Fluid Power Journal

Unlocking Efficiency: Vacuum Clamping for Diverse Applications

By Dane Spivak, President, Davasol Incorporated.

I have authored numerous articles on vacuum pick and place, a widely used application in fluid power circles for vacuum components. However, another common application for these products is material hold-down or vacuum clamping. Industries like sign manufacturing, glass production, fiberglass fabrication, aerospace CNC machining, and automotive trim finishing utilize vacuum hold-down. This article explores the basic methodology for achieving a secure, safe, and energy-efficient system for these diverse applications, emphasizing the need for rigid hold-down, ease of product capture, release, and cost-effectiveness.

CNC routers, as shown in Fig 1, often use a porous vacuum bed made from porous MDF (medium-density fiberboard) for holding workpieces, like cabinet manufacturing. A large flow vacuum pump, typically an oil-free sliding vane pump or high-performance regenerative blower, connects to a chamber beneath the MDF sheet, creating a vacuum to secure the workpiece. The greater the surface coverage, the higher the vacuum level and holding force. As depicted in Fig 2. to minimize leakage, the uncovered MDF area may be covered with a thin plastic sheet.

Fig. 2

The holding force is determined by the vacuum level achieved. High flow pumps are employed, as seen in CNC routers, where the theoretical holding force per square inch is 64N at 100% vacuum. However, lower vacuum levels may reduce the holding force, necessitating additional measures like covering the open MDF area with plastic sheeting.

Fig. 3

Fig. 3.1

For applications involving parts with higher cutting forces, such as aluminum machining or marble and granite countertop manufacturing, vacuum “pods” (Fig 3) are commonly used. The parts of the pods are shown in this illustration. 1, vacuum port for workpiece, 2, vacuum port for machine table, 3, high lateral force grip pad (to prevent work piece of machine table movement in side load conditions from cutting tools) and finally 4, which is a vacuum seal to create the vacuum. These pods, connected to a vacuum pump or venturi, are used in groups as shown in Fig 4. In cases of thin sheets or non-flat profiles, custom vacuum beds or tools (Fig 5 and 6) may be required.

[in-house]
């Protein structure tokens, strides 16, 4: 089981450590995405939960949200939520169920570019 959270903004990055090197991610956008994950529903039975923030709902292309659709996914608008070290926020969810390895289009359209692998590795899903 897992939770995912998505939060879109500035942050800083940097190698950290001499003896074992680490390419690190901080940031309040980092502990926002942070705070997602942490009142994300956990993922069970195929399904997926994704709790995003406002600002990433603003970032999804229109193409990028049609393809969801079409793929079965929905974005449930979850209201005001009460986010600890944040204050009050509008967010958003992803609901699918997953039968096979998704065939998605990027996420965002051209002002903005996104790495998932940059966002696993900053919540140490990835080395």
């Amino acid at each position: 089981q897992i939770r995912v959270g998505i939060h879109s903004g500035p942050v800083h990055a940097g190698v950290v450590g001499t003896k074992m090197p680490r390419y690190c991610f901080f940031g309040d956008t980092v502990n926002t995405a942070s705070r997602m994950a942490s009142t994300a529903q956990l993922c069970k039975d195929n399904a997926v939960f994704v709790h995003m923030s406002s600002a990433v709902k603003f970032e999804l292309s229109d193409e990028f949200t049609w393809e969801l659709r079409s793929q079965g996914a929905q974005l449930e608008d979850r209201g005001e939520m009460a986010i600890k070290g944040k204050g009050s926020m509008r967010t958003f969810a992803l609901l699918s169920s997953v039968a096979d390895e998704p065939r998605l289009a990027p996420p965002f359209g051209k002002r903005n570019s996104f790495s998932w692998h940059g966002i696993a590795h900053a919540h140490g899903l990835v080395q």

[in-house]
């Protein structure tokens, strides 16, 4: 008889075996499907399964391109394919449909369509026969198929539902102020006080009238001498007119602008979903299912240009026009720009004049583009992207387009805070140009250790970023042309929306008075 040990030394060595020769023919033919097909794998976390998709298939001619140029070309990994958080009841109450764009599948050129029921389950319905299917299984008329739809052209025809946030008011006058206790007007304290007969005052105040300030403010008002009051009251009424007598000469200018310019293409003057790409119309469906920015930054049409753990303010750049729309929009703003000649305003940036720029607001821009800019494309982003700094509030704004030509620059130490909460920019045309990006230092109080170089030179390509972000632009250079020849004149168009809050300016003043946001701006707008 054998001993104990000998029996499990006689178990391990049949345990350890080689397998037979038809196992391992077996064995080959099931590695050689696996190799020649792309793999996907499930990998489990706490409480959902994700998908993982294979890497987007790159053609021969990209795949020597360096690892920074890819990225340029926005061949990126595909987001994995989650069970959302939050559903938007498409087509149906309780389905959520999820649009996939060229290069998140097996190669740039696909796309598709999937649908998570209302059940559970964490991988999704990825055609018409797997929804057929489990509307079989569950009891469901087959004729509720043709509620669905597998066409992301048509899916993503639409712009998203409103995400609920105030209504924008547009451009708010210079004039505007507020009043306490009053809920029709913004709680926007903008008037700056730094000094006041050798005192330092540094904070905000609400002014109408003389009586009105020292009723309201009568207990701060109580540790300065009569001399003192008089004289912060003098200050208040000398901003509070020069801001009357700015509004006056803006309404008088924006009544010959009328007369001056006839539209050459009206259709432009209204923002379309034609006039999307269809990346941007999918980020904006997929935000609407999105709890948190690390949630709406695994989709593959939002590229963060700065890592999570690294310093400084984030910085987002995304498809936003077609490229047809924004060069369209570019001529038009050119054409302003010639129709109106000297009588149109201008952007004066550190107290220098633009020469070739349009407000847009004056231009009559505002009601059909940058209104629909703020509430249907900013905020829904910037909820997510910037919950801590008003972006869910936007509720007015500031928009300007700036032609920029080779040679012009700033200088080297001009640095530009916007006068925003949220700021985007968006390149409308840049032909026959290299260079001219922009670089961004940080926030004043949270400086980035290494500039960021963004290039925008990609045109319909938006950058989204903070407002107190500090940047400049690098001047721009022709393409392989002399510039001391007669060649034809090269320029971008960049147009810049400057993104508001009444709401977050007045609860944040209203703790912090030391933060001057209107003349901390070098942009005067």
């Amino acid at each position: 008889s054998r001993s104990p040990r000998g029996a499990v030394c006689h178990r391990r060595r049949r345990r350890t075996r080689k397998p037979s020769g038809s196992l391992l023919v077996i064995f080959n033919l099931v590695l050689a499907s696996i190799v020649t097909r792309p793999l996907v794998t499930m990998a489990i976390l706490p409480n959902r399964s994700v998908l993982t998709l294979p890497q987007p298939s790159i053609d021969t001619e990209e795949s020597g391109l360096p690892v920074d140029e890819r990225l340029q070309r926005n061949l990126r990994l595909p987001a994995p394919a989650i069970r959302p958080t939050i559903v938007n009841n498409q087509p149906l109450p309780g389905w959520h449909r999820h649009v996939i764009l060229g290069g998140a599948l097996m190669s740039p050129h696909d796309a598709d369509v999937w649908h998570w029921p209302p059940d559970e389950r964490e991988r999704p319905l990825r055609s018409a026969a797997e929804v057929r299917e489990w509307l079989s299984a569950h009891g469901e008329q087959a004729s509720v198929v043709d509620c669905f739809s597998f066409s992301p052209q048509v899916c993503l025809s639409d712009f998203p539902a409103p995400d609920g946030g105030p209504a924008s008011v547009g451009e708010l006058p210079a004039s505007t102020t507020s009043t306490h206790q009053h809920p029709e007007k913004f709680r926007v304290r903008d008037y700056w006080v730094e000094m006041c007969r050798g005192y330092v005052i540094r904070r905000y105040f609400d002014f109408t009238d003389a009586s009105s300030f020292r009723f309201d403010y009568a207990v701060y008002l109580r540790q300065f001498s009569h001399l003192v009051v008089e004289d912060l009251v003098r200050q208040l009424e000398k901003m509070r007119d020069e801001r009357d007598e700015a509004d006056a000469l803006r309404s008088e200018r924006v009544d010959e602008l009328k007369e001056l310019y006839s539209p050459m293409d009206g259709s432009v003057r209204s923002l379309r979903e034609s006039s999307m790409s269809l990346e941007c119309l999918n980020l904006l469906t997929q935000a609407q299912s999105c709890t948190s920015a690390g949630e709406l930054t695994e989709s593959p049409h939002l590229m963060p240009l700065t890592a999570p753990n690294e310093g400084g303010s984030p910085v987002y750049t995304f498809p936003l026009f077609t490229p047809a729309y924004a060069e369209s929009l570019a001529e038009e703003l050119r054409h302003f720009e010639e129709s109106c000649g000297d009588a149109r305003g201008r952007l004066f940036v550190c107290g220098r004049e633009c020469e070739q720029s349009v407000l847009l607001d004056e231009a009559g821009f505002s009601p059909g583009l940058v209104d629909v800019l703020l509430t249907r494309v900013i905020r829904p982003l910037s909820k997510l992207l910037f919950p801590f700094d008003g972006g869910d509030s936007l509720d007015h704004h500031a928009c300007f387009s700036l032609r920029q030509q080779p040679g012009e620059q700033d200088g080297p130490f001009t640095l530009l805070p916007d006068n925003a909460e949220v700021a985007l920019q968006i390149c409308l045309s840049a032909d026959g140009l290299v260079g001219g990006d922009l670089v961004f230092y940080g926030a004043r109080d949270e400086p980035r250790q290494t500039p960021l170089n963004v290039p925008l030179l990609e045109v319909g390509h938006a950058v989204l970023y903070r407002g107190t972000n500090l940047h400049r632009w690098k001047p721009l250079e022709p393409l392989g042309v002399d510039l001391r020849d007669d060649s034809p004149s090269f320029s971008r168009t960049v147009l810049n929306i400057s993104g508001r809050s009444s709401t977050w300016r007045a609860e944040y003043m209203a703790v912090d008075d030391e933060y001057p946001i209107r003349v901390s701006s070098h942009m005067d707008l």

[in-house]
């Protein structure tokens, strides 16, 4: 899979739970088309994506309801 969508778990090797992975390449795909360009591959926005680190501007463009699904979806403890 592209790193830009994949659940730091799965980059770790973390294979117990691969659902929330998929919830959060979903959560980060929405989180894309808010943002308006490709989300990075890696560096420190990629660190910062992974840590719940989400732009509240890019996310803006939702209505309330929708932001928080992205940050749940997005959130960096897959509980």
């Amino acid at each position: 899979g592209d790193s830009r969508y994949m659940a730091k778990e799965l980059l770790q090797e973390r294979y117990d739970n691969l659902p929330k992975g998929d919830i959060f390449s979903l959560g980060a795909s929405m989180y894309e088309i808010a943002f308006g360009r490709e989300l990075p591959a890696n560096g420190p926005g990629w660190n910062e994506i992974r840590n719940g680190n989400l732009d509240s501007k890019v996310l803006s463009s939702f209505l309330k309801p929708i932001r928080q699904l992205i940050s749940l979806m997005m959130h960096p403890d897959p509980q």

Fig. 4

The vacuum pod, illustrated in Fig 3, boasts a substantial holding force. In this specific example, the model measures approximately 200 mm (8 inches) square, resulting in a holding force of around 3200 N (719 lbs.) at 24” Hg (152Torr). Combining two of these units would naturally double the holding force to 6400N and so forth. It’s essential to note that machine coolant on the gripping surface could pose challenges by creating a liquid film, significantly impacting side load resistance. The cusp design of the vacuum pods, depicted in Fig 3.1, effectively mitigates this risk, facilitating the easy dispersal of trapped coolant at each node.

Fig. 5

Fig. 6

Fig. 7

End users often employ continuous “ON” vacuum pumps or venturis for long production cycles. However, for non-porous products like flat aluminum billets, turning off the vacuum once a safe level is achieved offers substantial energy savings. Fig 7 illustrates a multi-stage air-powered vacuum generator with an energy savings “kit” for efficient air control. This cycles on and off as vacuum is required or as the level falls due to a small leak. This can have considerable energy costs savings.  

In summary, the landscape of vacuum clamping applications is diverse, with efficiency, user-friendliness, and operational expenses emerging as shared priorities. Through a thoughtful consideration of vacuum tool performance and the adoption of energy-saving practices, users can make well-informed decisions for optimal solutions. The provided examples shed light on various approaches to address the principles of vacuum clamping applications.

This article, a collaborative effort between Daniel Pascoe, President of Davasol Inc, and Vacuforce LLC, a leading manufacturer and distributor of vacuum components, provides valuable insights. For additional details, please visit www.vacuforce.com or reach out to Daniel at www.davasol.com or dpascoe@davasol.com. Stay connected with Vacuforce on twitter.com/vacuforce.

Share this information.

Related Posts

Leave a Reply

Your email address will not be published. Required fields are marked *